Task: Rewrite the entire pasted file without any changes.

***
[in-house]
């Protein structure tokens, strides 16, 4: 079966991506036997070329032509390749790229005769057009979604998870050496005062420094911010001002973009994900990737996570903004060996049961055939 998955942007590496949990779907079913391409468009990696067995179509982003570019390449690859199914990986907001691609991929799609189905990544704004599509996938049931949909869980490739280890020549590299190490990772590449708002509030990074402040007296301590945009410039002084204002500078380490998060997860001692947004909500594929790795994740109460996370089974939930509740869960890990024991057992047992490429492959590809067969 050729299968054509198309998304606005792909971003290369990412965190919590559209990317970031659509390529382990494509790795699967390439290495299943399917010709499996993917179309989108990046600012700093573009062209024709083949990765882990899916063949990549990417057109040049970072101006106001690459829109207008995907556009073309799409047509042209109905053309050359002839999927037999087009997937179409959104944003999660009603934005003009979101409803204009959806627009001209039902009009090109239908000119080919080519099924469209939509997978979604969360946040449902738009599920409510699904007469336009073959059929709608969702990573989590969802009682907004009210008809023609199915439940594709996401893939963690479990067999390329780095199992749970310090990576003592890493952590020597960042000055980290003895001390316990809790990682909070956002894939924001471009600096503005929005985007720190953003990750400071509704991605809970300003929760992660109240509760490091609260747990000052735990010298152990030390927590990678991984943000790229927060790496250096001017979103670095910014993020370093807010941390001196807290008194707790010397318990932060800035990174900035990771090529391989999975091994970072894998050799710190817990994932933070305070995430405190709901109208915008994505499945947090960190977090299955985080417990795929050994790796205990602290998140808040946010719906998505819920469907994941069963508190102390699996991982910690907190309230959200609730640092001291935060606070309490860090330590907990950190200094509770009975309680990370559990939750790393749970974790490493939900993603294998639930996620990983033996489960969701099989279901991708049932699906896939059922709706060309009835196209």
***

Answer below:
[in-house]
């Protein structure tokens, strides 16, 4: 079966991506036997070329032509390749790229005769057009979604998870050496005062420094911010001002973009994900990737996570903004060996049961055939 998955942007590496949990779907079913391409468009990696067995179509982003570019390449690859199914990986907001691609991929799609189905990544704004599509996938049931949909869980490739280890020549590299190490990772590449708002509030990074402040007296301590945009410039002084204002500078380490998060997860001692947004909500594929790795994740109460996370089974939930509740869960890990024991057992047992490429492959590809067969 050729299968054509198309998304606005792909971003290369990412965190919590559209990317970031659509390529382990494509790795699967390439290495299943399917010709499996993917179309989108990046600012700093573009062209024709083949990765882990899916063949990549990417057109040049970072101006106001690459829109207008995907556009073309799409047509042209109905053309050359002839999927037999087009997937179409959104944003999660009603934005003009979101409803204009959806627009001209039902009009090109239908000119080919080519099924469209939509997978979604969360946040449902738009599920409510699904007469336009073959059929709608969702990573989590969802009682907004009210008809023609199915439940594709996401893939963690479990067999390329780095199992749970310090990576003592890493952590020597960042000055980290003895001390316990809790990682909070956002894939924001471009600096503005929005985007720190953003990750400071509704991605809970300003929760992660109240509760490091609260747990000052735990010298152990030390927590990678991984943000790229927060790496250096001017979103670095910014993020370093807010941390001196807290008194707790010397318990932060800035990174900035990771090529391989999975091994970072894998050799710190817990994932933070305070995430405190709901109208915008994505499945947090960190977090299955985080417990795929050994790796205990602290998140808040946010719906998505819920469907994941069963508190102390699996991982910690907190309230959200609730640092001291935060606070309490860090330590907990950190200094509770009975309680990370559990939750790393749970974790490493939900993603294998639930996620990983033996489960969701099989279901991708049932699906896939059922709706060309009835196209």